User Guides DIY Lead Acid Battery Tester with Automotive Headlights (and Wi-FI?)

After building the battery monitors and discovering that one of my batteries was essentially dead, I wanted to quantify just how dead it was. The best way appears to be adding a resistive type load of known amperage and calculating battery capacity with those numbers.

Starting off: a junction box, some H4 bulb holders and some headlight bulbs:

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The box was around Rs 400 on Amazon and the bulb holders were Rs 80 each, bulbs were about the same.

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I removed the rubber sleeve, drilled a 4.5mm hole from the rear side, put back the rubber sleeve on, and continued drilling from the socket side and ended up with a clean hole in the rubber sleeve this way.

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Spacing out the holder and marking holes for drilling.

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Holders installed.

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Each wire got an individual hole and the fasteners are M4 with serrated nuts.

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There is some crowding on the bulb side though, I should've staggered the holders a bit.

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I needed to snip off bits from the bulbs to get them fit.

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Next up is installing this rectangle switch in a round hole.

Link for the 30A switch:

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Which was done with the help of a rotary tool.

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I wasn't able to clean up the hole because the switch got stuck during a test fitting. It looks alright though.

At this point, that's the most essential parts of the load tester. But I wanted some telemetry, so onwards we go.

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That's a Wemos D1 R2 ESP8266 module running Tasmota Sensors, connected to an INA219 for voltage monitoring and a 30A relay that serves as a low voltage cut off.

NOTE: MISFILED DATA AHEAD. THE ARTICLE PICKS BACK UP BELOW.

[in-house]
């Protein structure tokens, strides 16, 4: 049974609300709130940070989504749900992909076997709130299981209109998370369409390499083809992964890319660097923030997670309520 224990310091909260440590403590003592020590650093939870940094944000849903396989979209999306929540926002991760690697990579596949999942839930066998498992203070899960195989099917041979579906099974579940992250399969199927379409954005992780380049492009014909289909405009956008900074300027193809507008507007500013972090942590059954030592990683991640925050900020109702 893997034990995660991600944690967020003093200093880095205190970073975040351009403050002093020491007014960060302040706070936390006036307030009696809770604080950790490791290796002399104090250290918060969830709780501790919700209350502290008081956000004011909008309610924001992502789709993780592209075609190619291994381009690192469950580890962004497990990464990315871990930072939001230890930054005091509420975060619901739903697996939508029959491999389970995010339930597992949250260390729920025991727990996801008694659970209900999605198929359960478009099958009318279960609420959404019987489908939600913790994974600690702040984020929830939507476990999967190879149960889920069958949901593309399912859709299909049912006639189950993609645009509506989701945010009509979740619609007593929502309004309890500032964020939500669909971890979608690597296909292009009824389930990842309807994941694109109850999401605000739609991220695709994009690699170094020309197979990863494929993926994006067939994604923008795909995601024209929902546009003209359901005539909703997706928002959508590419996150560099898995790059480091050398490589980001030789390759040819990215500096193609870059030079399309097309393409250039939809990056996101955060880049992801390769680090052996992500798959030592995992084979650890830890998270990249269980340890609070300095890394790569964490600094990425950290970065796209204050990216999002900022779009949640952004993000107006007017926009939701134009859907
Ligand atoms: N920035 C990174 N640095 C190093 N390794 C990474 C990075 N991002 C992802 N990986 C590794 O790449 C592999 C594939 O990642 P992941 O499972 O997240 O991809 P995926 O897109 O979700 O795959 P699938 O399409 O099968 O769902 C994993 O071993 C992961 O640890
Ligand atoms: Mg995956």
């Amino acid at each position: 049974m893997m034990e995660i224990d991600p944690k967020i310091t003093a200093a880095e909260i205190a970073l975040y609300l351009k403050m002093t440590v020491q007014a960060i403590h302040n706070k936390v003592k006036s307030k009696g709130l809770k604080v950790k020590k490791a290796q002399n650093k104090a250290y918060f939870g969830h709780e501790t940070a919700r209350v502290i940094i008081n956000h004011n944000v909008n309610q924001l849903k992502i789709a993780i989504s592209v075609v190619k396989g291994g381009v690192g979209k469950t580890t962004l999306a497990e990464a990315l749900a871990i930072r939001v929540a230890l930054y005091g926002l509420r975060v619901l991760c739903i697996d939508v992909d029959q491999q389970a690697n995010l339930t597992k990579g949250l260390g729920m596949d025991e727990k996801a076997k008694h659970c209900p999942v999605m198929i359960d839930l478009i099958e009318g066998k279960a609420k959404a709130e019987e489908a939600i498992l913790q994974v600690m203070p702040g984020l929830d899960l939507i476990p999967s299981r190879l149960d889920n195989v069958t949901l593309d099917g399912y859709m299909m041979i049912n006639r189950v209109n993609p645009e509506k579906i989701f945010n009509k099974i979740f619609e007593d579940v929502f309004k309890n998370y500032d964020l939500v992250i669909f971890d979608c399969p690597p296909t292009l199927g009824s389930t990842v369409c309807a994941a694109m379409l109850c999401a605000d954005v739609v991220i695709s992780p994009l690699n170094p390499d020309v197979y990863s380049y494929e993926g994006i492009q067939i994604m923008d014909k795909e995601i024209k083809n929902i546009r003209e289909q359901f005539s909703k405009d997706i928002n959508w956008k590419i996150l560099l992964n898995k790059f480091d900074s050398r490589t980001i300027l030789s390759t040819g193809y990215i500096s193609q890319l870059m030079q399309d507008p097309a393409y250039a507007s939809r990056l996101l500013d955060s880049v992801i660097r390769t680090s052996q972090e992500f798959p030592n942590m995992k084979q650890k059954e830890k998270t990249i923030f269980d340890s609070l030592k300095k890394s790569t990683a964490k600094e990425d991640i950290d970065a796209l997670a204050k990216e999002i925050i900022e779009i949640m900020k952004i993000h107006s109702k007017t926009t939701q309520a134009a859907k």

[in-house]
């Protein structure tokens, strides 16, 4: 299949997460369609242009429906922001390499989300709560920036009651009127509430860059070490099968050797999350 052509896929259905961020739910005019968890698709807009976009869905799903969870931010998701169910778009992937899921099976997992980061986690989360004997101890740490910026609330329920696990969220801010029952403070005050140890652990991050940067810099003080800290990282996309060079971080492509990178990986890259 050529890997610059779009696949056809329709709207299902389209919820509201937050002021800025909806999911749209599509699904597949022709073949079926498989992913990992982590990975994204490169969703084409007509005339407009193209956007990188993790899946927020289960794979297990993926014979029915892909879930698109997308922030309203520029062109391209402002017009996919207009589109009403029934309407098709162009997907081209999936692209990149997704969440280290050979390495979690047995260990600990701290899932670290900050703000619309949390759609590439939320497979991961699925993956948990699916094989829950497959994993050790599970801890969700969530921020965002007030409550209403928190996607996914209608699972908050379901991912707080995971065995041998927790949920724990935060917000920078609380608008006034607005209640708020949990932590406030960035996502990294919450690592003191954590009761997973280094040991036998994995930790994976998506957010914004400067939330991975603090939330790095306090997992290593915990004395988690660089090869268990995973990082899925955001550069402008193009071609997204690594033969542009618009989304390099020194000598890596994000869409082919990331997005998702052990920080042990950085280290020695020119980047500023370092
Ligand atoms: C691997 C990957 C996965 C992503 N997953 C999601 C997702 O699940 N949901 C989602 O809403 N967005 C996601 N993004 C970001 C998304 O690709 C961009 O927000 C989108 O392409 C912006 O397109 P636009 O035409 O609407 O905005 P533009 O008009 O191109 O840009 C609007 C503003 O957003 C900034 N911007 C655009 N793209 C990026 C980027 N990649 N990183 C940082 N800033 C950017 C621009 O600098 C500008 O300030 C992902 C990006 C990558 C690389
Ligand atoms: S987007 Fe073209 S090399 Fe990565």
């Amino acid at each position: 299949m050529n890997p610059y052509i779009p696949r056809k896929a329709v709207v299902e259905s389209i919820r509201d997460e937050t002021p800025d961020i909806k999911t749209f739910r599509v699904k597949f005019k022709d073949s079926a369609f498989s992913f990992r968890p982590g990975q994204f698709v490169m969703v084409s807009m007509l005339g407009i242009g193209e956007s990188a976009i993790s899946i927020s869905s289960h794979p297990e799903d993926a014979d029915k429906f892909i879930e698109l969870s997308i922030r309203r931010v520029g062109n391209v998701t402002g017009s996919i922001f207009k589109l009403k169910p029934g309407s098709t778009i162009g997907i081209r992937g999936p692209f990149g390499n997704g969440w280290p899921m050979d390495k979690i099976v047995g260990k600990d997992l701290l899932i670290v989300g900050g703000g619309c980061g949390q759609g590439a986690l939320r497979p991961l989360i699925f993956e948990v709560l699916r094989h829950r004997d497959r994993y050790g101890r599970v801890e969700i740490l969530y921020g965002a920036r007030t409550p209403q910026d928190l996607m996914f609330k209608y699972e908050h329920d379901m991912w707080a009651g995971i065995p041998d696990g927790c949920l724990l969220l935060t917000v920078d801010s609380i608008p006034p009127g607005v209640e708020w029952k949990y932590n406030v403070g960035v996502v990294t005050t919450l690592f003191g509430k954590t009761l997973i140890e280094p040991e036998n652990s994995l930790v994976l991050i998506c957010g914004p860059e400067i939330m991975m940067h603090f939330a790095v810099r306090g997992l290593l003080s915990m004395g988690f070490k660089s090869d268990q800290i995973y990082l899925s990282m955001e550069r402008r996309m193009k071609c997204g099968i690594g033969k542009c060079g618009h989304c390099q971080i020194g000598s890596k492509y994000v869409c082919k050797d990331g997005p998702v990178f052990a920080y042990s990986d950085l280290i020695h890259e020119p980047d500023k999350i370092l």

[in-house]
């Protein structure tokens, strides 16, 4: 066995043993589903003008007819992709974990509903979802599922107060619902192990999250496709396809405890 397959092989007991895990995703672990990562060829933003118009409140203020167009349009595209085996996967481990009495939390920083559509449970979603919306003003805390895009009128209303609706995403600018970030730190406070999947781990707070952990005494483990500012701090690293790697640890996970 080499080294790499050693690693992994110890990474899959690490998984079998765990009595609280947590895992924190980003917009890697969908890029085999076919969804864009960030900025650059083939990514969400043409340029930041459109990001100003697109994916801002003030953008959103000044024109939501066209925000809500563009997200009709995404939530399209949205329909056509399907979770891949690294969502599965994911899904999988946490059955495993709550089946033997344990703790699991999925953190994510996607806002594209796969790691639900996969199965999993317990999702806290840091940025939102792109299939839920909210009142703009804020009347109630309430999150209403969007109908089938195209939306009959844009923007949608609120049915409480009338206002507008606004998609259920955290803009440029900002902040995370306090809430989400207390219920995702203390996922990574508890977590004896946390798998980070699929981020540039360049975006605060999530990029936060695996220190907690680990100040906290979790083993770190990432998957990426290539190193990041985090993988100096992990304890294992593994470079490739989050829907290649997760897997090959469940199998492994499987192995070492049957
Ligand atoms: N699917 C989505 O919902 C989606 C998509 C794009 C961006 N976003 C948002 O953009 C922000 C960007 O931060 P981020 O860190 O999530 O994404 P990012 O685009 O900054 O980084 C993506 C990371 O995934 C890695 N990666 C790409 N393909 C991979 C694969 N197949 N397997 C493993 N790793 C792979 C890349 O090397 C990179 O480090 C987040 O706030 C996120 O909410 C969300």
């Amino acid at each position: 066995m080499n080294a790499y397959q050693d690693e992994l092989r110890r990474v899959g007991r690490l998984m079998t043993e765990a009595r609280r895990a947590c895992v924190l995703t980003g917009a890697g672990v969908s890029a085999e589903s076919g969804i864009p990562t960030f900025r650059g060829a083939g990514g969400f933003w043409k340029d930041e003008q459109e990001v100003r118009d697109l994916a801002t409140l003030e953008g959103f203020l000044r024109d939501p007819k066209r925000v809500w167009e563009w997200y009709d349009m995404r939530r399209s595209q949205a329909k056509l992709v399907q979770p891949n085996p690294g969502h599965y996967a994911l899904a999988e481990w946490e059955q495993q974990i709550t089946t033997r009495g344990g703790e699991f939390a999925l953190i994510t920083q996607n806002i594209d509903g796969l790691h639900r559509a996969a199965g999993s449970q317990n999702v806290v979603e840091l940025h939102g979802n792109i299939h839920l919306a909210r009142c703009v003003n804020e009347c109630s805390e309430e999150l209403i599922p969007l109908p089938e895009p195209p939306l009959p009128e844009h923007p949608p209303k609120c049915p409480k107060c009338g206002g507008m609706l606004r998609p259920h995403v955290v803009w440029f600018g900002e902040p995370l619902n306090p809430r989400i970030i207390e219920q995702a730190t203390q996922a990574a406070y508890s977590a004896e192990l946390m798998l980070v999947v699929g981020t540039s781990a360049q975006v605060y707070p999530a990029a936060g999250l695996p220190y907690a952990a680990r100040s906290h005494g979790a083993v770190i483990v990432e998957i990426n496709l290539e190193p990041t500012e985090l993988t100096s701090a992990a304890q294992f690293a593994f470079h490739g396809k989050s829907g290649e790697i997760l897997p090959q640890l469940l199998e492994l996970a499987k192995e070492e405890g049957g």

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The wiring is the same as the battery monitors, with the addition of 5V lines and GPIO12 going to the relay.

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With the boards installed in the box, I added transparent heatshrink on the INA219 module.

But that's just an elaborate low voltage cutoff, I still wanted some way of visualizing data so onwards we go.

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This is a Peacefair PZEM015 DC current meter, complete with a ridiculously overbuilt shunt for 100A from

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The meter is installed in the lid and the shunt is wired up.

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Transparent heatshrinking on the shunt.

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I found these clips/clamps on a decommissioned ATM last year and finally found a use for them, the shunt will be clipped on the back of the meter.

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Here's everything almost wired up. I'm not using the highbeam on these bulbs, so I tied off those blue wires. The yellow wires are connected into a 5-way WAGO connector, which is then connected to the NC (normally closed) contact of the relay. The common contact of the relay goes to the switch. Both the Peacefair module and the ES8266/INA219 are connected to the common contact, so that they're not affected by the relay cutting off the bulbs.

This way, the bulbs are on when you turn on the switch, and turn off only when you either turn off the switch, or the ESP8266 modules triggers the relay when it detects a low voltage reading. So the relay is only energised (thus drawing power) when there's a low voltage cutoff in effect.

Hopefully this means I can leave this tester unattended until I get a notification from a Tasmota -> Telegram integration.

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Some quick battery clamps I hammered together from, all of the wiring is 4 sq mm.

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Another angle of the mostly completed battery tester. Now to try it out:

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With three bulbs (2x 55w and 1x 90w), it's drawing 16.8 amps and voltage fell under 11V immediately, indicating a pretty much dead battery.

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The low voltage cutoff kicked in at 10.5V and turned off the bulbs (by energizing the relay — there's two red leds illuminated instead of one)

Looking at the datasheet for this battery:

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I should've seen 5 hours of run time at 17 amps down to 1.75 volts per cell (1.75 x 6 = 10.5V) which works out to be 5 x 17 = 85Ah capacity. Instead I got 1.11Ah (show in the display above).

So yeah, it's a dead battery. But at least now I know how dead it is. Now I'm off to try desuphation.

But first, here's what to type in the Tasmota web console for the low voltage cutoff:

rule1 on INA219#Voltage<10.5 do power1 0 endon

then turn on the rule with:

rule1 1

Also to make sure the relay stays de-energized at every power on (so that the bulbs are always turned on):

poweronstate 1

More about Tasmota rules:

and Power On State:
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